School is starting and all over the country tutor/mentor programs are looking for volunteers. They are looking for donors and leaders, too. I hope that anyone who reads this will get involved, and encourage others to get involved.

However, I also hope that people who are working with social networking, collaboration, e-learning and other concepts that might help people get informed, then involved, will work with me to create a process of convergence that links leaders, volunteers and donors who are represented in the different sub groups on my map, with each other, in a process that leads to more comprehensive, and longer-lasting strategies for helping youth move up the pipeline from poverty to careers.

If you're interested in learning more, or helping me create computerized concept maps, visit the Tutor/Mentor Institute section of to view additional essays that show how maps can help create understanding and shared commitment to building more and better volunteer-based tutor/mentor programs where they are needed.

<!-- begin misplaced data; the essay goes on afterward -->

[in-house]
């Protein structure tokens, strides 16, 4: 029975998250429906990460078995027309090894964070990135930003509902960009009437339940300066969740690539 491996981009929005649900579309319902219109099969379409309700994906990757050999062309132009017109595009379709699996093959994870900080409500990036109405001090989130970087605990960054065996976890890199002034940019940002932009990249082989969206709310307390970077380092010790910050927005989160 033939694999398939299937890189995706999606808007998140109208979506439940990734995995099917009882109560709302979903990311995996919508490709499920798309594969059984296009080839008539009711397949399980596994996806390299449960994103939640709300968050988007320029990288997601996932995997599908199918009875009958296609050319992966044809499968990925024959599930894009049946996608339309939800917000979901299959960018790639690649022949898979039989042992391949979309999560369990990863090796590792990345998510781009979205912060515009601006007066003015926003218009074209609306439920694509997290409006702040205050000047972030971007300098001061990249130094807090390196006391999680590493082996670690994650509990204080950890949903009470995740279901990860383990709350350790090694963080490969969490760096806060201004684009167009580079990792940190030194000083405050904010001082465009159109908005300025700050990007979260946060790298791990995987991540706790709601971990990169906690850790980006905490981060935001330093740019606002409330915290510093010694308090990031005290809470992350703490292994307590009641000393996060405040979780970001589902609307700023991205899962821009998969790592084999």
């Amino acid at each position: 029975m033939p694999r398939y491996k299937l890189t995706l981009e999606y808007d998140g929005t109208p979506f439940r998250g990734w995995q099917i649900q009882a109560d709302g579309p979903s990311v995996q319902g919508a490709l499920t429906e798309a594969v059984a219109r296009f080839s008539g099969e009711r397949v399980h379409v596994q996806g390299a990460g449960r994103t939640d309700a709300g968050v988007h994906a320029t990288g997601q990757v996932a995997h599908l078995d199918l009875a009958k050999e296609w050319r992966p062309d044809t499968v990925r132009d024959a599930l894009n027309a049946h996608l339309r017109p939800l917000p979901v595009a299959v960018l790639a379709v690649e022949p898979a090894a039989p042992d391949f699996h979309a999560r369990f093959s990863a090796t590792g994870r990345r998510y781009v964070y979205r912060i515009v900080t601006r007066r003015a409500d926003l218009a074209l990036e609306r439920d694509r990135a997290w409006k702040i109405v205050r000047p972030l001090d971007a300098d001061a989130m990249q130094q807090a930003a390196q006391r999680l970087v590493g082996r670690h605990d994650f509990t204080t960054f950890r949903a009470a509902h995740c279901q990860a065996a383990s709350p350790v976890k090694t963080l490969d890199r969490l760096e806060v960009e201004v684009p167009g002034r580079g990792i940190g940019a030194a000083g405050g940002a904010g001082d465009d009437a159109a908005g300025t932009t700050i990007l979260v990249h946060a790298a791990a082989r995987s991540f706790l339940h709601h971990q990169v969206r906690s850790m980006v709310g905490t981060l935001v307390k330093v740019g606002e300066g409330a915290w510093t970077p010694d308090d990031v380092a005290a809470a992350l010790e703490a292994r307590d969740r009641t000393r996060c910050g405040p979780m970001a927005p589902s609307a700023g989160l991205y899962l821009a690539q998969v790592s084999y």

Dan Bassill
Tutor/Mentor Connection
Cabrini Connections

Sunday, August 13, 2006

Welfare Reform - Next Steps

One of the features in the Perspectives Section of the Chicago Tribune today was on the 10 year anniversary of welfare reform. While giving credit for moving people off the welfare rolls, the story focused on what we need to do to move those people from the working poor to higher income levels. The solution is education.

I use charts to illustrate the time line/opportunity line of preventing poverty or developing future workers. The left end of that line is when a child is born. The Right end stretches to the mid twenties, when that young person should be in the beginning stages of a career. The gray area to the right of this is the rest of a person's life. I use maps to show all of the places where the left end of this time line needs to be reaching kids in specific zip codes. Right now, there are too few of these connections and most don't have long-term career focused vision, nor the funding consistency to provide services for that many years.